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Professor of Information Sciences and Technology
Ph.D., University of Pittsburgh, School of Information Science, 1979
M.S.I.S., University of Pittsburgh, School of Information Science, 1976
B.S., English, Speech Communications, and Theology, Magna Cum Laude University of Dayton, School of Education, 1972
Dr. Eileen M. Trauth is a professor of Information Sciences and Technology at The Pennsylvania State University. Dr. Trauth's research is concerned with societal, cultural and organizational influences on information technology and the information technology professions with a special focus on the role of diversity and social inclusion. During 2008, she held the University of Klagenfurt (Austria) Fulbright Distinguished Chair in Gender Studies.
She has lectured about and investigated gender under representation in the information technology professions in Austria, Australia, Finland, Greece, Ireland, New Zealand, Romania, South Africa, Spain the UK and the United States. Trauth was also the recipient of a Fulbright Scholar award to investigate socio-cultural influences on the emergence of Ireland's information economy. She has lectured about and analyzed cultural, economic, infrastructure and public policy influences on the development of the information technology sectors in The Netherlands, Egypt, Romania and various locations in the United States.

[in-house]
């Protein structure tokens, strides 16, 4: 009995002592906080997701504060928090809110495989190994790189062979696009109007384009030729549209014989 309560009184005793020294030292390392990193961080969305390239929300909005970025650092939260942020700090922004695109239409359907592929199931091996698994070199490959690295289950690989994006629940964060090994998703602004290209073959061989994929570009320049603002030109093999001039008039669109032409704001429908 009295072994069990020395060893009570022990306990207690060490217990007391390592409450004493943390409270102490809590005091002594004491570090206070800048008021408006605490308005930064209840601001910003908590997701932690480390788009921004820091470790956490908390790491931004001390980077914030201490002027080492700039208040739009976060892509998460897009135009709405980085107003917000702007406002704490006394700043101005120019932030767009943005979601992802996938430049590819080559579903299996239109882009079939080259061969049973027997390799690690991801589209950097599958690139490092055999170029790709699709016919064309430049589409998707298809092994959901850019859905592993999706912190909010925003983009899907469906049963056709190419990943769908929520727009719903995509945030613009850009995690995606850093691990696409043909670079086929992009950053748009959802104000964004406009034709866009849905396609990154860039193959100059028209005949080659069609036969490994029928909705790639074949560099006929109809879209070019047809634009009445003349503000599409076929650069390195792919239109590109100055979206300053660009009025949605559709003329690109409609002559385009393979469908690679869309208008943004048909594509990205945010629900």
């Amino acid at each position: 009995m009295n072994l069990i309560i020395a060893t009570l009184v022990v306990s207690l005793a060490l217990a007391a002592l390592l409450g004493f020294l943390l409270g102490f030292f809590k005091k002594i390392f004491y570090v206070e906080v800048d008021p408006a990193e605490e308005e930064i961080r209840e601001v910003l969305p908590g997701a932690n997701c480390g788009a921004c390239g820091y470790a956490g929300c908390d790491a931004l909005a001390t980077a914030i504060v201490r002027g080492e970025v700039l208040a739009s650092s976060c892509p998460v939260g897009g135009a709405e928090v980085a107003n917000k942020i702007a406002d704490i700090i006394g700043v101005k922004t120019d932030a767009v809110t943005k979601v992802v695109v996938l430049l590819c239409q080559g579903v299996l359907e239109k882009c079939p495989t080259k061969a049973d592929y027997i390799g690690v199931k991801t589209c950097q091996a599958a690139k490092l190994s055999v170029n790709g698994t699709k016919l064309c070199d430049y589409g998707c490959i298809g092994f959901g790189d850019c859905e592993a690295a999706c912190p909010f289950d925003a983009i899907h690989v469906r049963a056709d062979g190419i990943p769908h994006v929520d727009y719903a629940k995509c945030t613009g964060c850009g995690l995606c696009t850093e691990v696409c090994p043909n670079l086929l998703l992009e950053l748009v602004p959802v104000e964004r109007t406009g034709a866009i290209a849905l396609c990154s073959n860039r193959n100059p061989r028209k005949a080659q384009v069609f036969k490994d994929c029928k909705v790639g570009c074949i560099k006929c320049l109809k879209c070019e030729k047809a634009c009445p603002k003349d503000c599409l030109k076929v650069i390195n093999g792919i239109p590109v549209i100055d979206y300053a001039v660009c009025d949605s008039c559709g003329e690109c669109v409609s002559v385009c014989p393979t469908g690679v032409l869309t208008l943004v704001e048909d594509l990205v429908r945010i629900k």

Trauth's research has been supported by grants from the Fulbright Foundation, the National Science Foundation, the Australian Research Council and Science Foundation Ireland. She has published nine books and over 100 scholarly papers on her work on gender and social inclusion, the information economy, qualitative research methods, critical theory, global informatics, information policy, information management, telecommunications policy and information systems skills.
Trauth's research interests comprise the intersection of socio-cultural and organizational influences on Information Technology and the IT profession. She also consults and lectures on the impact of IT on organizations, societies, and people worldwide. Her teaching interests include qualitative research, the human context of information processing, diversity in the global knowledge economy, global informatics, and national information policy. Dr. Trauth has taught courses and advised graduate students in several countries including: Austria, Australia, Canada, Finland, France, Ireland, The Netherlands, New Zealand and South Africa.